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Safe Sex Methods: Birth Control and Contraception

2 of 12 in Series: The Essentials of Safe Sex

People often refer to safe sex methods simply as birth control or contraception. Many contraceptive methods do a great job of preventing pregnancy, but don't offer any protection against sexually transmitted diseases (STDs). Before you make a choice about the right protection for you, it’s important to understand all the options available for safe sex, how contraception works, and if your chosen method of safe sex also protects against STDs.

Consider the four basic types of contraception:

  • Sterilization: Sterilization methods come in two basic types: one for women (tubal ligation) and one for men (the vasectomy). The advantages are that these are one-time, effective operations without side effects. The disadvantages are that sterilization is permanent and does not protect against STDs.

  • Hormonal methods: There are many hormonal methods, including the Pill, Depo-Provera, Implanon, Nuva Ring, the Patch (Ortho Evra), and IUDs. These methods control the hormones that affect the sex and reproductive organs, thus inhibiting pregnancy. Hormonal methods come with a variety of advantages and disadvantages, depending on the method chosen. For example, the Pill is taken daily (so you must remember to take it!); Implanon is an implanted device that works for three years. If used properly, hormonal methods are extremely effective against pregnancy but don't protect against STDs.

  • Barrier methods: Barrier methods are the most straightforward: they use a physical barrier to prevent sperm from reaching the egg. Women can use a diaphragm, cervical cap, sponge, or female condom. Men can use condoms. These are not usually considered the most effective methods of birth control, although the risks are significantly reduced by using them in combination with spermicide. Latex condoms, if used correctly, are the best protection against STDs.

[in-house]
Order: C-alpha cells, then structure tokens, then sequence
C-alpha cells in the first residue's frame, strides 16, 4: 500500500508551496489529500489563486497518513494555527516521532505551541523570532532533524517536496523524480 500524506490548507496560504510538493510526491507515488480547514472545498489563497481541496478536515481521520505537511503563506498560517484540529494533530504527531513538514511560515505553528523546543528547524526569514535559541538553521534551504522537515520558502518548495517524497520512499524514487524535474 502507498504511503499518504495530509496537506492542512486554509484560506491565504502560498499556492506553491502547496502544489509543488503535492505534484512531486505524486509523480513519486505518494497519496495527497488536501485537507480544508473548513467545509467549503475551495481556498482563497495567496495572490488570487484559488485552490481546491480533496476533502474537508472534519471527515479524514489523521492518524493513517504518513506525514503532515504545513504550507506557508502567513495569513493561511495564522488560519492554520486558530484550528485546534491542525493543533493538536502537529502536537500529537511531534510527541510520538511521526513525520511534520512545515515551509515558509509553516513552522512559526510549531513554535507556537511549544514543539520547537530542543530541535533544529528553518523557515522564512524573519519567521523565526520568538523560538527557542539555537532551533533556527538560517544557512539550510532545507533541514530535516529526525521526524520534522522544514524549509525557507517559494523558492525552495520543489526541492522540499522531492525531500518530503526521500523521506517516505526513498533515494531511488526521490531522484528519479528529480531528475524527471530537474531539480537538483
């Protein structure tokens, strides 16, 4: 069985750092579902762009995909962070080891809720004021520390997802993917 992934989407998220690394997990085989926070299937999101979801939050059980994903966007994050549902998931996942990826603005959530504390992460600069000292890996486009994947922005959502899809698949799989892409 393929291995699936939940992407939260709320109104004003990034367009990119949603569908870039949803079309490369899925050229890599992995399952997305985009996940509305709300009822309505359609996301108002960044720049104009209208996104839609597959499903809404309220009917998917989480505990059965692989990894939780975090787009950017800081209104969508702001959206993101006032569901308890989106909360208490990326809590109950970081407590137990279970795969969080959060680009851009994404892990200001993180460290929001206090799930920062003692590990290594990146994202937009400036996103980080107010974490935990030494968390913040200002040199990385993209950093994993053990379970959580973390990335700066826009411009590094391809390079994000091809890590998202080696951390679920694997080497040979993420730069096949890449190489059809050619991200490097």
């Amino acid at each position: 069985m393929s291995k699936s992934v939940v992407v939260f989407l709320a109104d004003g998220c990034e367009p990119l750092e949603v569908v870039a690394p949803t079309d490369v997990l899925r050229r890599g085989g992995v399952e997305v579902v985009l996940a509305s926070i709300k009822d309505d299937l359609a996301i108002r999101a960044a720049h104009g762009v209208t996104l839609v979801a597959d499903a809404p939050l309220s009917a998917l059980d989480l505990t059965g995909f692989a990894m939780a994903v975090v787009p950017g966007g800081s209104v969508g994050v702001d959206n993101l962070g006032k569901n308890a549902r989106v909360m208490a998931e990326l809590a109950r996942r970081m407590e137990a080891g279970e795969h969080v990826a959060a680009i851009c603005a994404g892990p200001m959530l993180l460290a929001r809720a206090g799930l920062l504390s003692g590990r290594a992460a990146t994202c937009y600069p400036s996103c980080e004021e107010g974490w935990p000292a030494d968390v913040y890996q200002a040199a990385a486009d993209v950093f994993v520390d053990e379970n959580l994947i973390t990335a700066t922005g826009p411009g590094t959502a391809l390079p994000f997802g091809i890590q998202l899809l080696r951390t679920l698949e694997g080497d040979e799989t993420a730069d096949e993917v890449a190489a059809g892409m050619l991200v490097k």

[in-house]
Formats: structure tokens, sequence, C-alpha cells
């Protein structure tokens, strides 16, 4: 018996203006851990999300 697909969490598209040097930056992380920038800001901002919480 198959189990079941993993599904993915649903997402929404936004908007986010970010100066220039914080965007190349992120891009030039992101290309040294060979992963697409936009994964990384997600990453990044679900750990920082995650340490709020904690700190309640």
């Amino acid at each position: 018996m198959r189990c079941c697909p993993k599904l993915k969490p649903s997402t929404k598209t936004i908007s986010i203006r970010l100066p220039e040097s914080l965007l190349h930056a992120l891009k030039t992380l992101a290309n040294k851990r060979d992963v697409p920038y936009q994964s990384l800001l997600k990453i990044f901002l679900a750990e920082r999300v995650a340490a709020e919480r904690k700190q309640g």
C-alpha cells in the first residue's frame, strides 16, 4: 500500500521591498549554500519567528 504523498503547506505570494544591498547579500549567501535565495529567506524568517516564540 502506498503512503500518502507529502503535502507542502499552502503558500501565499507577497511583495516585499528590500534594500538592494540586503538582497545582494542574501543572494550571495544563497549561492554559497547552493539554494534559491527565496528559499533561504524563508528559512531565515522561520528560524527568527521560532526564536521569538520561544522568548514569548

• Natural family planning: Natural family planning is based on the regular patterns of fertility that most women have, and thus choosing not to have sex during the time of month when the woman is fertile and can become pregnant. There are different methods to determine the most fertile time, including the calendar method, basal body temperature, cervical mucus, and sympto-thermal method. A woman whose periods are very regular will be most likely to benefit from this version of birth control. Natural family planning does not protect against STDs.

Remember, only one of these methods of birth control, the condom, significantly reduces your risk of catching a sexually transmitted disease. The condom isn't the most effective method of birth control (although it’s certainly better than nothing), but it is a vital piece of equipment in the war against AIDS and other STDs. So if you’re not with one steady partner, or if your one partner has more partners than just you, you should always have some condoms on hand — and use them!

No matter what, don't let the abundance of options and information overwhelm you. Too many people just don’t bother to use any form of protection, at least from time to time. That’s one of the reasons there are so many unintended pregnancies and why STDs are so rampant. So if you’re going to engage in sexual intercourse, make the effort to learn how to prevent pregnancies and STDs, and you’ll enjoy sex a lot more.

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